Riding the Fracking Wave All the Way to China

A liquefied natural gas (LNG) tanker arrives at a gas storage station at Sodegaura city in Chiba prefecture, east of Tokyo on April 6, 2009 for the first shipment of LNG from Sakhalin-2 natural gas development project in Sakhalin, Russia. AFP PHOTO / JIJI PRESS (Photo credit should read STR/AFP/Getty Images)
National Journal
Patrick Reis
Add to Briefcase
Patrick Reis
Dec. 5, 2013, 3:27 p.m.

The race is on to make Amer­ica the Saudi Ar­a­bia of nat­ur­al gas, but not every­one is in love with the idea of the U.S. be­com­ing a ma­jor ex­port­er of the in­creas­ingly abund­ant en­ergy source.

Flush with new pro­duc­tion thanks to the frack­ing re­volu­tion, the nat­ur­al gas in­dustry is hop­ing to send some of its sup­plies over­seas, and bring back some cash back to Amer­ica’s shores in the pro­cess. But if the in­dustry is to move ex­ports bey­ond the cur­rent trickle, it will have to over­come some for­mid­able polit­ic­al and reg­u­lat­ory hurdles — and do it quickly.

As glob­al en­ergy de­mand con­tin­ues to surge there is grow­ing com­pet­i­tion to be­come ma­jor ex­port­ers of gas and oth­er fossil fuels. If the U.S. doesn’t fill the gap, oth­er en­ergy-rich coun­tries will be happy to do it for them.

“There’s a win­dow of op­por­tun­ity, be­cause there are com­pet­it­ors,” said Chris Mc­Gill, vice pres­id­ent of policy ana­lys­is at the Amer­ic­an Gas As­so­ci­ation. “It’s not a 20-year win­dow; it’s something that’s defin­able as over the next dec­ade.”

After that, for­eign com­pet­it­ors such as Aus­tralia, In­done­sia, and above all, Rus­sia will have the mar­ket cornered, Mc­Gill said.

But get­ting nat­ur­al gas from Pennsylvania to the Pa­cific Rim is no easy trick. To be moved over­seas, it has to be con­ver­ted to a li­quid form and loaded onto ocean­go­ing tankers. That pro­cess re­quires build­ing li­que­fied-nat­ur­al-gas ter­min­als that are ex­pens­ive, con­tro­ver­sial, and dif­fi­cult to get ap­proved.

Con­struct­ing an ex­port fa­cil­ity costs about $5 bil­lion, Mc­Gill said, and it re­quires nav­ig­at­ing a com­plic­ated per­mit­ting pro­cess. To get ap­prov­al for a ter­min­al, a com­pany needs per­mis­sion from a pair of for­mid­able fed­er­al bod­ies: the En­ergy De­part­ment and Fed­er­al En­ergy Reg­u­lat­ory Com­mis­sion.

The hurdles and the hurry, however, have not been enough to scare the nat­ur­al gas in­dustry away from try­ing. Four ex­port ter­min­als have already been per­mit­ted in the U.S. that would ex­port a com­bined 6 bil­lion cu­bic feet of gas per day. And that’s just the be­gin­ning: If all pro­posed ter­min­als were to win ap­prov­al, they would add close to 30 bil­lion cu­bic feet per day in ex­port ca­pa­city, ac­cord­ing to the Amer­ic­an Gas As­so­ci­ation.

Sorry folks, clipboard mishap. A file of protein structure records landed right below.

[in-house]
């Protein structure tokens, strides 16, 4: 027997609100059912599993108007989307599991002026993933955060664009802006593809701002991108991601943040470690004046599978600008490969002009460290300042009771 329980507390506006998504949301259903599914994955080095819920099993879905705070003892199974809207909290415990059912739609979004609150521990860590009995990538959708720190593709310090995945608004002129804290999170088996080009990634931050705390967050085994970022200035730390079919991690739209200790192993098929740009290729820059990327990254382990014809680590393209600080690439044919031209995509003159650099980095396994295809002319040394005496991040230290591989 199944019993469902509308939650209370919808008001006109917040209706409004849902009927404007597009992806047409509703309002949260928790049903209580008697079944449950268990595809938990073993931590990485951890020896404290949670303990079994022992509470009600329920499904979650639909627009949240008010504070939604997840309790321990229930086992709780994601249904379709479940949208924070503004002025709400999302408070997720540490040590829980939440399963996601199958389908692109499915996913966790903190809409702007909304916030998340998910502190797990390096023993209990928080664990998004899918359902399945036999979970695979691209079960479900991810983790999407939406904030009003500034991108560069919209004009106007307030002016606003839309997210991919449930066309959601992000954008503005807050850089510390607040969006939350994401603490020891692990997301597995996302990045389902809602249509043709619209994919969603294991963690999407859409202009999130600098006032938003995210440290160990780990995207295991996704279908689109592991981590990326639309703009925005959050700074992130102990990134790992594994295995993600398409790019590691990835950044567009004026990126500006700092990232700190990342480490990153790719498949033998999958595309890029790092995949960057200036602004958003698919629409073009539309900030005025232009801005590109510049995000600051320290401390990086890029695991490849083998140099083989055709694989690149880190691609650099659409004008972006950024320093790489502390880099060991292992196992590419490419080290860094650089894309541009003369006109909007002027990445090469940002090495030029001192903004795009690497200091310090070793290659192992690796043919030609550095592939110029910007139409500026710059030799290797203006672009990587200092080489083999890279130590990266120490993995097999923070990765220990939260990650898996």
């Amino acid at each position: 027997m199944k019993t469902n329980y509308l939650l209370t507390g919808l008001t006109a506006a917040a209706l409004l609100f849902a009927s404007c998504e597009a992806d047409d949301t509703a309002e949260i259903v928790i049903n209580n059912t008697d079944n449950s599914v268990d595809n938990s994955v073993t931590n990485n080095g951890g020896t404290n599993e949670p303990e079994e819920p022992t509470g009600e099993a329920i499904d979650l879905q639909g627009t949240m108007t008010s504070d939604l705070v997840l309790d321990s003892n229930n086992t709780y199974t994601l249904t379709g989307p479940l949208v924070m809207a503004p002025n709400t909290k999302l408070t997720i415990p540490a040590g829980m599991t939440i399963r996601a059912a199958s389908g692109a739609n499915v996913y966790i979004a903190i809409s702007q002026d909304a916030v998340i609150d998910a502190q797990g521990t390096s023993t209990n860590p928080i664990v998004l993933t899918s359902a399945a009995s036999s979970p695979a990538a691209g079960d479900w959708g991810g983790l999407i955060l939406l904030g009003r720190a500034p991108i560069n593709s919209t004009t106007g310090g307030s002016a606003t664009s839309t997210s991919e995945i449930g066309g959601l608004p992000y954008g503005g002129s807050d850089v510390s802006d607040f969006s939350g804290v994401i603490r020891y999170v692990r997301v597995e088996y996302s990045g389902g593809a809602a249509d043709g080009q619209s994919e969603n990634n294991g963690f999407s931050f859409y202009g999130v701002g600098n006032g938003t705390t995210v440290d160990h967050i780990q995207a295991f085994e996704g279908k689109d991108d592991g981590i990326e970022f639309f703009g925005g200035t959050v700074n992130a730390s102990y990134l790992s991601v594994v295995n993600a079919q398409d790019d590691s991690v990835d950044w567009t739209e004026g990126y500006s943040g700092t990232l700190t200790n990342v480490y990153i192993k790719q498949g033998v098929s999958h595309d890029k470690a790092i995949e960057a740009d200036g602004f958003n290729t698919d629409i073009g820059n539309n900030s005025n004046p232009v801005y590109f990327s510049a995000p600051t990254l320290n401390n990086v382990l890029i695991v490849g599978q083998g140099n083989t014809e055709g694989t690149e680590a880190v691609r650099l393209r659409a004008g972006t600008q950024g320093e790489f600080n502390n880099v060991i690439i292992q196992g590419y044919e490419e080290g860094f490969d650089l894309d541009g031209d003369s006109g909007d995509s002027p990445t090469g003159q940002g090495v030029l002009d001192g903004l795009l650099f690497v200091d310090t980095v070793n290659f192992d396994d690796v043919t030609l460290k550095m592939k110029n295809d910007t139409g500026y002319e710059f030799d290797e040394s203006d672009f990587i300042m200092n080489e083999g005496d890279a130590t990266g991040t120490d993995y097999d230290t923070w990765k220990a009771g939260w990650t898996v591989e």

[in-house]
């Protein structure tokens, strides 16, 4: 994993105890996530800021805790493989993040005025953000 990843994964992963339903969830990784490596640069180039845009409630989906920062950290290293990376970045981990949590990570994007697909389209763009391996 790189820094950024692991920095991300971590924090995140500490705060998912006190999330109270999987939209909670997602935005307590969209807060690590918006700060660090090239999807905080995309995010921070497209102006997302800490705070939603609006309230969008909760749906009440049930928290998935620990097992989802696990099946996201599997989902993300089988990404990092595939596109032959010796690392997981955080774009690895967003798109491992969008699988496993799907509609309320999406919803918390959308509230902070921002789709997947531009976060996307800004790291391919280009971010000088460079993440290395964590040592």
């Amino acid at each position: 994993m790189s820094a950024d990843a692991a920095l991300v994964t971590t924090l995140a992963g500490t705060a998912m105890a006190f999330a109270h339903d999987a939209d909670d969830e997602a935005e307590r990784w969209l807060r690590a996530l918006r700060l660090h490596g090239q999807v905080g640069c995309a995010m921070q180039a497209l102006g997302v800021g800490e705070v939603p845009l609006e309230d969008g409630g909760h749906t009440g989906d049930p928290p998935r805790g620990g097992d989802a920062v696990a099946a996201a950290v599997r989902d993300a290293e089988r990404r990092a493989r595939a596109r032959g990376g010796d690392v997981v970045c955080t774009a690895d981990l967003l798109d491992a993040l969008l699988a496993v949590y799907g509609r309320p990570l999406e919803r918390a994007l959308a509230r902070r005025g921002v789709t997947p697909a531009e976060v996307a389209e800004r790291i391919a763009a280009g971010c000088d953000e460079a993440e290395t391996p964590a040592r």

The po­ten­tial for ex­ports on a grand scale is clear, but why is the in­dustry will­ing to wade in­to this reg­u­lat­ory thick­et?

The al­lure of high for­eign prices is simply too much to res­ist. Un­like with oil, the com­plic­a­tions of li­que­fy­ing, ship­ping, and re-gas­i­fy­ing nat­ur­al gas mean there are large glob­al dis­crep­an­cies in price.

In the U.S., pro­du­cers sold gas for an av­er­age of $2.66 per thou­sand cu­bic feet in 2012, a two-thirds price drop from 2008. In Europe, nat­ur­al gas is typ­ic­ally three times as ex­pens­ive. And in Asia — where China is con­sum­ing more en­ergy but at­tempt­ing to cut back on coal, while Ja­pan is search­ing for sub­sti­tutes for nuc­le­ar power plants — nat­ur­al gas routinely sells for five to six times the U.S. price.

That’s a price gap that U.S. politi­cians, backed by a power­ful co­ali­tion of do­mest­ic nat­ur­al gas cus­tom­ers, are keen to keep — but they fear prices at home will rise dra­mat­ic­ally if sup­plies go over­seas.

Lead­ing that co­ali­tion is Sen. Ed­ward Mar­key, a Mas­sachu­setts Demo­crat, who in 2012 in­tro­duced le­gis­la­tion to ban ex­ports of nat­ur­al gas taken from fed­er­al lands and to freeze the ap­prov­al of any new ex­port ter­min­als through 2025. Mar­key ar­gues that by al­low­ing ex­ports, the U.S. would be vol­un­tar­ily sur­ren­der­ing a cost ad­vant­age for do­mest­ic in­dus­tries.

How much do­mest­ic prices would rise is a mat­ter of con­ten­tion. Ex­port op­pon­ents say it could largely erase the gap between do­mest­ic and for­eign mar­kets, but a May re­port from the Bi­par­tis­an Policy Cen­ter said the ef­fects on do­mest­ic costs would be min­im­al.

What We're Following See More »
STRIKES DOWN NEW HAMPSHIRE BAN
Court: Selfies in Voting Booth Now OK
1 hours ago
WHY WE CARE
WILL LEAD U.S. DELEGATION
Obama to Travel to Israel for Peres’s Funeral
1 hours ago
THE DETAILS
FOUR-POINT LEAD IN FOUR-WAY RACE
Reuters/Ipsos Shows Clinton Ahead by 6
1 hours ago
THE LATEST

In one of the first polls released since Monday night's debate, a Reuters/Ipsos survey shows Hillary Clinton leading Donald Trump 44%-38%. When third-party candidates are thrown into the mix, Clinton's share of the vote drops to 42%, with Gary Johnson picking up 7% and Jill Stein at 2%.

Source:
NO SHUTDOWN
Senate Votes to Fund Government
2 hours ago
THE LATEST

The Senate voted on Wednesday 72-26 on a bill to fund the government through Dec. 9, averting a looming shutdown. The legislation will now go to the House, where it could be voted on as early as Wednesday. After this legislation is approved by the House, Congress will recess until the lame-duck session following elections.

FIRST OVERRIDE OF HIS PRESIDENCY
House Completes Override of Obama Veto
3 hours ago
THE LATEST

"Congress voted Wednesday to override President Obama for the first time in his eight-year tenure, as the House followed the Senate in rejecting a veto of legislation allowing families of terrorist victims to sue Saudi Arabia. The House easily cleared the two-thirds threshold to push back against the veto. The final tally was 348-77, with 18 Republicans and 59 Democrats voting no."

Source:
×